The Prodigy's Blog "1976"

June 13, 2016

Today's blog comes from one of my dad's mentors, Dan Sanders:

 

 

In my next few blogs, I have decided to spend some time looking at different years in my life, in no particular order.

 

When I look back, there is one thing I can truly say about my life and that is It has been anything but typical and rarely boring. I remember as a very young boy telling myself that if what the adults were telling me was true—that time will fly by and that I should enjoy each day to its fullest—then one thing I was sure of was I never wanted to be bored. The year 1976 was an interesting one.

 

In May 1976 the top three billboard songs, in descending order, were “Silly Love Songs” by Wings, which Paul McCartney wrote in response to John Lennon’s remark that all Paul wrote was silly love songs. “Welcome Back” by John Sebastian was second, and clocking in at number 3 was “Shop Around” by Captain and Tennille. I like numbers one and two. At number 8 was “Still Crazy After All These Years” by Paul Simon, which I heard for the first time as I walked into a bar called The Last Hurrah, the first bar I ever went into in Boston. The piano player broke into the song just as I entered, right on cue. I knew then my life was taking another wild turn. I still love that song and it’s still true for me.

 

The bicentennial celebration for America was also in 1976 as the occupation by immigrants had begun 200 years earlier.  I feel sure that Native Americans did not find this a time of great joy. As a relatively new arrival in Boston, dividing my time between Boston and Baltimore, this was the only time I went to the Hatch Shell celebration on the Esplanade with an estimated 400,000 people in attendance as Arthur Fiedler conducted the Boston Pops. It was the only time I saw Arthur Fiedler and the last time I went to a 4th of July celebration on the Esplanade. It was, to say the least, an absolute zoo. At the end of the concert, total chaos broke out, and I and the slight-of-build theology student I was with were almost trampled. I have always suspected that it was she who saved us since she was studying to be a minister and likely said a few choice words to the powers above. I said a few also, but they were more likely heard down below.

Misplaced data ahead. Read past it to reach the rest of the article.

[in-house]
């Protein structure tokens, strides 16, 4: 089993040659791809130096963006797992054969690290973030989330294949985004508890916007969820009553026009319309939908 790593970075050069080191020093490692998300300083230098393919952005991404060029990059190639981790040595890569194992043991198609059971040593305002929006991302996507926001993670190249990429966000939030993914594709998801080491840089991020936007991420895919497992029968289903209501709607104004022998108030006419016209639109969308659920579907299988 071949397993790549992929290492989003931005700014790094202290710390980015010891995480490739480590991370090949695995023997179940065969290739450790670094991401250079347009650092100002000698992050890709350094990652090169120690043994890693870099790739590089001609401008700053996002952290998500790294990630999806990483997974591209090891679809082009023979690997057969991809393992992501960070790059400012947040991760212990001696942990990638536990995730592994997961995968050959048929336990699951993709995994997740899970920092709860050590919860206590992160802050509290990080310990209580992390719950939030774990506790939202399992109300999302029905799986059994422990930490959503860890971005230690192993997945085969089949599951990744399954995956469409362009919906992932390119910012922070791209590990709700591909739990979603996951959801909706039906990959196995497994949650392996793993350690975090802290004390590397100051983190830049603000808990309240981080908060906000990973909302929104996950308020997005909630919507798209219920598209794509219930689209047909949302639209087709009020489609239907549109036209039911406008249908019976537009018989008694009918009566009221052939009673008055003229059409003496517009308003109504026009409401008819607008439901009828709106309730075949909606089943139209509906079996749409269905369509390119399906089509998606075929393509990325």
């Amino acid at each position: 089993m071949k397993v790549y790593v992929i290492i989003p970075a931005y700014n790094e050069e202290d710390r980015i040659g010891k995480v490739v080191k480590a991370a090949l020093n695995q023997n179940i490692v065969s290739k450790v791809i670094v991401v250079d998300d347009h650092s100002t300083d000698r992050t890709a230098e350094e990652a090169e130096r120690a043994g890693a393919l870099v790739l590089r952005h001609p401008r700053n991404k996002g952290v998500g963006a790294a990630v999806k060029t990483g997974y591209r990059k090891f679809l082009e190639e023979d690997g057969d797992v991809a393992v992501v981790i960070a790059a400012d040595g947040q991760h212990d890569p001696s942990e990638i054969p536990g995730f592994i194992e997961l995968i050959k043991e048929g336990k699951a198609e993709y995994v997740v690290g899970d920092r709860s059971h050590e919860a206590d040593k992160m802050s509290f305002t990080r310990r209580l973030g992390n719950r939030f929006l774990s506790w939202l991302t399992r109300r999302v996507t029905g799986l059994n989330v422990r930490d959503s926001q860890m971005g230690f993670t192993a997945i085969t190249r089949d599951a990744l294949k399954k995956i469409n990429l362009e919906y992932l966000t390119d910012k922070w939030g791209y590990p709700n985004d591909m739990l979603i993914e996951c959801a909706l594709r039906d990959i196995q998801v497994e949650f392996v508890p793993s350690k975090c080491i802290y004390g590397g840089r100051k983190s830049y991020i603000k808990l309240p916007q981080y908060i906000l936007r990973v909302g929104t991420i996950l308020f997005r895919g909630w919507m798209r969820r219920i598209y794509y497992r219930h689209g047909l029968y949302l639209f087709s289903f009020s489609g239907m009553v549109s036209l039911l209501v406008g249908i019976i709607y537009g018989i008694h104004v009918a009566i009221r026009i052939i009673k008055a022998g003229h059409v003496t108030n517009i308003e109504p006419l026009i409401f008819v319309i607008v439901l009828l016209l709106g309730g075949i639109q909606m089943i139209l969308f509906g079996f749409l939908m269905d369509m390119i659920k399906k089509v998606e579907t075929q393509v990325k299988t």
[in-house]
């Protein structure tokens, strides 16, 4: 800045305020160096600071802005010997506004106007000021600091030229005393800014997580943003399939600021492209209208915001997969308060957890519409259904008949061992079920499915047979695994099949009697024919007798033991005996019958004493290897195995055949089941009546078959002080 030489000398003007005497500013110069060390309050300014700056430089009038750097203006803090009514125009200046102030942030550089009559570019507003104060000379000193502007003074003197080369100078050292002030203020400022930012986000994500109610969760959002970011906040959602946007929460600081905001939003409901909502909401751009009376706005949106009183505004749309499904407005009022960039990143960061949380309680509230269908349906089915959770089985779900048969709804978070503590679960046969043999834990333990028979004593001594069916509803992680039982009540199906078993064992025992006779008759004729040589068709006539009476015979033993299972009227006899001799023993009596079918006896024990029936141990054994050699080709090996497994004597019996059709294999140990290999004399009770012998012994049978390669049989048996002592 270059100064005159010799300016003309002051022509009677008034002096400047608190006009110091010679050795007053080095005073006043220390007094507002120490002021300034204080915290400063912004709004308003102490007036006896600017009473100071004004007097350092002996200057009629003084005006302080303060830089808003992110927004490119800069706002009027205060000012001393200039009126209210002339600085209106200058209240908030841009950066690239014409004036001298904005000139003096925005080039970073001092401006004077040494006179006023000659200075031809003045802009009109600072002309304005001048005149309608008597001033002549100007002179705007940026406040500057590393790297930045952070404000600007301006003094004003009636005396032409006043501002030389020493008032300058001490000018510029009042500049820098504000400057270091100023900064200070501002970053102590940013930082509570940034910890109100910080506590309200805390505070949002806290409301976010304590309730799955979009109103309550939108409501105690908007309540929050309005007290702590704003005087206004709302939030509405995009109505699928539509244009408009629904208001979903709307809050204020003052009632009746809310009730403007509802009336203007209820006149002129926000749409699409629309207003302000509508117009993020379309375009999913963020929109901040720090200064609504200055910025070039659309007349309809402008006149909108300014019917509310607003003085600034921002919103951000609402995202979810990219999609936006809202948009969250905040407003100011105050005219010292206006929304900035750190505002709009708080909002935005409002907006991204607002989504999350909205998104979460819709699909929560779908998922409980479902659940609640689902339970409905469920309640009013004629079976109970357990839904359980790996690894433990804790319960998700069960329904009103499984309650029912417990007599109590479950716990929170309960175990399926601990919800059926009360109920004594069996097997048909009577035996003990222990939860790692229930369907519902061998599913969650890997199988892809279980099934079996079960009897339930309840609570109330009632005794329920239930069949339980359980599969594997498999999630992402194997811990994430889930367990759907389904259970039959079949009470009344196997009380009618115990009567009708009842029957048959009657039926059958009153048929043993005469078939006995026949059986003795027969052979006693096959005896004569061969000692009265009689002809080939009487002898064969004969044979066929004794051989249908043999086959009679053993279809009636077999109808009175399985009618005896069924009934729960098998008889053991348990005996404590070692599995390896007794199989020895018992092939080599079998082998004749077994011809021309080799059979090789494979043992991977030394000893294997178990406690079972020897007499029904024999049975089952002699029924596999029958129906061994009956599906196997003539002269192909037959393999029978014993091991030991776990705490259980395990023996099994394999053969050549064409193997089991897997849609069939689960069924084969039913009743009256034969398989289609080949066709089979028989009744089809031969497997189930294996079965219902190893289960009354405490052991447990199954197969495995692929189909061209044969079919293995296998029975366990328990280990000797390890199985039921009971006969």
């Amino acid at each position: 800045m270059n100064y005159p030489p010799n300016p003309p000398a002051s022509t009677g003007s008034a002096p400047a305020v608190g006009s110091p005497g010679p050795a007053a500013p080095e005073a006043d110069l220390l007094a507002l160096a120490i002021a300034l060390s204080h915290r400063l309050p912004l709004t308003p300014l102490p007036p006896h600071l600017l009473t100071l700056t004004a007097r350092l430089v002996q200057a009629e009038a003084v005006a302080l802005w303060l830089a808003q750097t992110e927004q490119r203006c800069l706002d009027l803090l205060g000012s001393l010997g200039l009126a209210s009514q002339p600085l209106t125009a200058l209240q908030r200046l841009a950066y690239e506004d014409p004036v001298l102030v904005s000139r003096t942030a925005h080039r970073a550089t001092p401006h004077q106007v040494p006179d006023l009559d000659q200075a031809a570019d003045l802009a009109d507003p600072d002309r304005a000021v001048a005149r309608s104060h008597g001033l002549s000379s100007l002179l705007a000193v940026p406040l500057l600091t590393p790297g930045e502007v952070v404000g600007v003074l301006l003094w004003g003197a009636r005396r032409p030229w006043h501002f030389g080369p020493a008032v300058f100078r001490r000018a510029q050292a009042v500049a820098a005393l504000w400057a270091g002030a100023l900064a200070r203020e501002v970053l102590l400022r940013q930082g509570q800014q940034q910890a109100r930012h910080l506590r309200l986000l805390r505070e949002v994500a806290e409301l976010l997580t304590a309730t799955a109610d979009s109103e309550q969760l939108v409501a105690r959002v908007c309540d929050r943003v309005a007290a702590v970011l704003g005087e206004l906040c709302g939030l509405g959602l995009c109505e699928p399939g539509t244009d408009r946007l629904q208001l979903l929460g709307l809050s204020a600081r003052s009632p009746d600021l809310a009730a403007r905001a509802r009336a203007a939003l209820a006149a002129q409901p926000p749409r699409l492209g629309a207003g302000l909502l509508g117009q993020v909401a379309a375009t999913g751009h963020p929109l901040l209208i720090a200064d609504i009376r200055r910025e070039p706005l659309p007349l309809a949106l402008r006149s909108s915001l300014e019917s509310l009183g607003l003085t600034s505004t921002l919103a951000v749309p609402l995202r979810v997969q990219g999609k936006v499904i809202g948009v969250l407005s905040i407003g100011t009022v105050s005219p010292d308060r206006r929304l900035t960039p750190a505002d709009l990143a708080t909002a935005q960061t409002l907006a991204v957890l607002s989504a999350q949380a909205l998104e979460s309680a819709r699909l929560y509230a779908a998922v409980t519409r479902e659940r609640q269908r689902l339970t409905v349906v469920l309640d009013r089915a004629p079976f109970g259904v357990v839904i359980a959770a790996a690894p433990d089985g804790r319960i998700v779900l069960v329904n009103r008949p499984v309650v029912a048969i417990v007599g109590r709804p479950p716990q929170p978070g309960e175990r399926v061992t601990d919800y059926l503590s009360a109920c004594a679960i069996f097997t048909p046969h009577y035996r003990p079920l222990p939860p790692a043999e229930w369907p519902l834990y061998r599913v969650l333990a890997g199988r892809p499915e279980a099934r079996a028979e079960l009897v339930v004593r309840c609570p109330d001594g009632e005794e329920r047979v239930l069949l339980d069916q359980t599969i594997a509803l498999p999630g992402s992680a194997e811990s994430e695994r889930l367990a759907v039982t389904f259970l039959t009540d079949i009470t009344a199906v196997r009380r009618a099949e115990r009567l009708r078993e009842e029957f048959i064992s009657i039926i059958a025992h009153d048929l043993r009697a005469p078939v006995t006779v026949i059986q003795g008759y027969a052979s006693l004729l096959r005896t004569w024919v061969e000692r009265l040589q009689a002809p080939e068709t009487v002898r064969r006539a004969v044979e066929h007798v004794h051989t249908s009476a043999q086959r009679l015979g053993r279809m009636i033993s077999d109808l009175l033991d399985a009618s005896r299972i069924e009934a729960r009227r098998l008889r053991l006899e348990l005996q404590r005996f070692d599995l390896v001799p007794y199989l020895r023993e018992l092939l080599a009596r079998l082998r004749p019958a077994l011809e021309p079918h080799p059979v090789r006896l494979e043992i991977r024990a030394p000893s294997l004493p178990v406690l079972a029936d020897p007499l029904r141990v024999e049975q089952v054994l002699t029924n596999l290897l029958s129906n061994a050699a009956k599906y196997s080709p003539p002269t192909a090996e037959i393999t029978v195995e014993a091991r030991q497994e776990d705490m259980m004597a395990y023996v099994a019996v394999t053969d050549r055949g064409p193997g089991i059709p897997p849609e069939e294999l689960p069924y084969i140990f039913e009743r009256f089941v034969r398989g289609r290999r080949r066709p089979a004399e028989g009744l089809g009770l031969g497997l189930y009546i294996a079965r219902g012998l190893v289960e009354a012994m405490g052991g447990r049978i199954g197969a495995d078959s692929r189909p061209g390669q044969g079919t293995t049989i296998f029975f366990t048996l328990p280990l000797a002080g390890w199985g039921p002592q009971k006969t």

In January 1976, a movement called the Clamshell Alliance, whose immediate objective was to prevent a nuclear power plant from being built in Seabrook, New Hampshire, was just gaining some momentum in New England. In the podcast that follows the blog “Rainy Days and Remembering Daniel Berrigan,” I talked about my early involvement in the anti-nuclear movement.  I was actually scheduled to be more a part of the occupation of the proposed site but had to go back to Baltimore. Shortly after that, I returned to Boston and went to work in a gourmet cheese store. Variety is the spice of life, after all.

 

I will have more thoughts on some of this along with some rock and roll history and an answer to this trivia question: In what movie released in 2015 did Rick Springfield play lead guitar for Meryl Streep? I hope you’ll join me on the shores of Rambling Harbor.
 

This Way To The Podcast On The Shores Of Rambling Harbor